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This policy brief provides an overview of the impact of good quality sexuality education on the health and well-being of children and young people. The examples in this brief are taken from Europe and Central Asia but they are also relevant to countries outside of these regions.
This policy brief provides an overview of key issues in sexuality education. It focuses primarily on sexuality education in Europe and Central Asia but is also relevant to countries outside of these regions.
In an unprecedented move to eradicate disease, poverty and hunger, world leaders joined together in 2000 to sign into life the hotly contested but broadly agreed upon Millennium Development Goal (MDG) framework. In 2015, as the MDGs come to an end, a new generation of world leaders – government officials, donors and civil society organisations – have joined forces to articulate their vision for a future where all people can contribute to, and benefit from, an inclusive development framework. …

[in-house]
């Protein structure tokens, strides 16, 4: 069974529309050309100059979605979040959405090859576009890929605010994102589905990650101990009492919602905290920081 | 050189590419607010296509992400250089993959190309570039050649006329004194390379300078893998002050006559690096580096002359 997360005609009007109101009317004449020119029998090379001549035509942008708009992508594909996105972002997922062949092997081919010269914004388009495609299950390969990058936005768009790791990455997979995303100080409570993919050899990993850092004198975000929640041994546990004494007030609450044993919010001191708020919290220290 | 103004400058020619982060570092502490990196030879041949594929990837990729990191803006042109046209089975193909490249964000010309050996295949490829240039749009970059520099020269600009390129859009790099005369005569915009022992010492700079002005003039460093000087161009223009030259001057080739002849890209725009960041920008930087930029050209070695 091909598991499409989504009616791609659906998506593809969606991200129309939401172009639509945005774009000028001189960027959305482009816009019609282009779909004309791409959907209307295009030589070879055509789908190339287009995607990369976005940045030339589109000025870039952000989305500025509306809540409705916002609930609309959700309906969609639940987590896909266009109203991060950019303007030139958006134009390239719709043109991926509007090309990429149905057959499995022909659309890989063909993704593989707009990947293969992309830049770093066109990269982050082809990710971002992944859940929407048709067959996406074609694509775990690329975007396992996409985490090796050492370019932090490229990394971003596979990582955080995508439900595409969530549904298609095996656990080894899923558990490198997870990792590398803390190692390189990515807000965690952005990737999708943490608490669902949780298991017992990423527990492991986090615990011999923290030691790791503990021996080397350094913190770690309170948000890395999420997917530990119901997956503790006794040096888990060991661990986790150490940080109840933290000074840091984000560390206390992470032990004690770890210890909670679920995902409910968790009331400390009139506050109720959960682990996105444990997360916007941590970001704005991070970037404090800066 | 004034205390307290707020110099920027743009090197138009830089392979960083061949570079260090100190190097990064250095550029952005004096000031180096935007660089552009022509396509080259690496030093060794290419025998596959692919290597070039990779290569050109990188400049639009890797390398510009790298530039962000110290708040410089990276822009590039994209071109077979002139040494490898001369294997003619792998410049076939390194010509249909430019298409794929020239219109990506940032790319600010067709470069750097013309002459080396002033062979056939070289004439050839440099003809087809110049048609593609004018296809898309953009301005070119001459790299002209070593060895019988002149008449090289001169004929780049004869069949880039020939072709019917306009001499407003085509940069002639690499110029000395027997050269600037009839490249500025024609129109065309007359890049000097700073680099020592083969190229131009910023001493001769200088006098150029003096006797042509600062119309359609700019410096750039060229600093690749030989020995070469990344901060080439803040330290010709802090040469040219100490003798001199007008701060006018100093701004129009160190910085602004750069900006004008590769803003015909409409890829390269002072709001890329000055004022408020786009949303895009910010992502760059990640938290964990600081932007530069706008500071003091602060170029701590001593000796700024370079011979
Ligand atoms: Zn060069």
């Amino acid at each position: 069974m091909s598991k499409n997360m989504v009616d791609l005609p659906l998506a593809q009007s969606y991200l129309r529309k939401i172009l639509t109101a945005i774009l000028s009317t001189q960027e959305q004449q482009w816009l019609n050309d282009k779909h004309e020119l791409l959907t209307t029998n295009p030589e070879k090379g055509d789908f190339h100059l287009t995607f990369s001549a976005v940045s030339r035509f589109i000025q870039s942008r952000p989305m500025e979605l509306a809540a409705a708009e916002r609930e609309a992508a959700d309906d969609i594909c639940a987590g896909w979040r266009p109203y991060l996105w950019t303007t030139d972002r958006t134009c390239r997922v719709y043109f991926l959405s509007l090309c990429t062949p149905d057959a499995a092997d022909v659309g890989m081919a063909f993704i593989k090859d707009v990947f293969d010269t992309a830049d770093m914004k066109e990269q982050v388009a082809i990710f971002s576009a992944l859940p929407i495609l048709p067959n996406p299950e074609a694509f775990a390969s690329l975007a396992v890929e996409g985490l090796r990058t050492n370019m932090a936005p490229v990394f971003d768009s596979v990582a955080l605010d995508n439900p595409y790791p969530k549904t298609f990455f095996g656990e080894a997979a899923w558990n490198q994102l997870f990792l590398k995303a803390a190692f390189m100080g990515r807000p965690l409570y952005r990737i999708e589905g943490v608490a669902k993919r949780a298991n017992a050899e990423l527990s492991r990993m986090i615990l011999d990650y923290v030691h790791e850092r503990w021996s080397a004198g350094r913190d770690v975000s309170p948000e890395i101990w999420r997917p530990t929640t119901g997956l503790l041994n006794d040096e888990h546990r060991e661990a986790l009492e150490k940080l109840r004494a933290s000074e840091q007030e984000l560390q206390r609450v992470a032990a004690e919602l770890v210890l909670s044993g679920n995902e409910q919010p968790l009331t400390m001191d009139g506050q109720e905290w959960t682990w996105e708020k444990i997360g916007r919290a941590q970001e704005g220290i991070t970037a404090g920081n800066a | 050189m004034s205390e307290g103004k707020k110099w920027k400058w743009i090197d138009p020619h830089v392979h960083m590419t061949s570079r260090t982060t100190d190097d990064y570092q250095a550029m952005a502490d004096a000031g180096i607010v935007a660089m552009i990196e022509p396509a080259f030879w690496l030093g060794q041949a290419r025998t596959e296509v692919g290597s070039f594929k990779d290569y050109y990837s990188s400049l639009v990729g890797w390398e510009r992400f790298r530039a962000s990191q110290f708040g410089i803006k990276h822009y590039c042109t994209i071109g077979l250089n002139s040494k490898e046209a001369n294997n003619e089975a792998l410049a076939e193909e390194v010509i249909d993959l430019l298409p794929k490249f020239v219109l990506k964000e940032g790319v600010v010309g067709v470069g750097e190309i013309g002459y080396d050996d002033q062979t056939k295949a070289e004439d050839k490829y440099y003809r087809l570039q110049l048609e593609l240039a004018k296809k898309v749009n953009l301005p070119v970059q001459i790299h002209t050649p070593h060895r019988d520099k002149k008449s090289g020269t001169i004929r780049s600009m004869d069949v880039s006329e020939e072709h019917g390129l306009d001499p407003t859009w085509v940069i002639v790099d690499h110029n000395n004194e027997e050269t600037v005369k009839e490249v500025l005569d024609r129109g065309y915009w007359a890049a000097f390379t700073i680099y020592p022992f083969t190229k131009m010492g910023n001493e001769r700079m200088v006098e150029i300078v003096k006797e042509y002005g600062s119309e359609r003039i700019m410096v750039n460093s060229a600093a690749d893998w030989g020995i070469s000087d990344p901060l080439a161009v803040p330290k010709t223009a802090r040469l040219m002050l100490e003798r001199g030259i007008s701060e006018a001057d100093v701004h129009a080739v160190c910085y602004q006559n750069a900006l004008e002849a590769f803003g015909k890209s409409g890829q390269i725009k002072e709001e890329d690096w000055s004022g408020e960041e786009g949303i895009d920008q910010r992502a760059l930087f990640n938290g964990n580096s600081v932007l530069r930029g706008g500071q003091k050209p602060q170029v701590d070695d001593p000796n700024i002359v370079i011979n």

Violence against women and girls is an unacceptable violation of basic human rights. It also is so widespread that ending it must be a global public health priority. An estimated one in three women is beaten, coerced into sex or otherwise abused by an intimate partner during her lifetime. Intimate partner violence has been shown to increase the risk of HIV infection by around 50%, and violence (and the fear of violence) deters women and girls from seeking services for HIV prevention, treatment, care and support.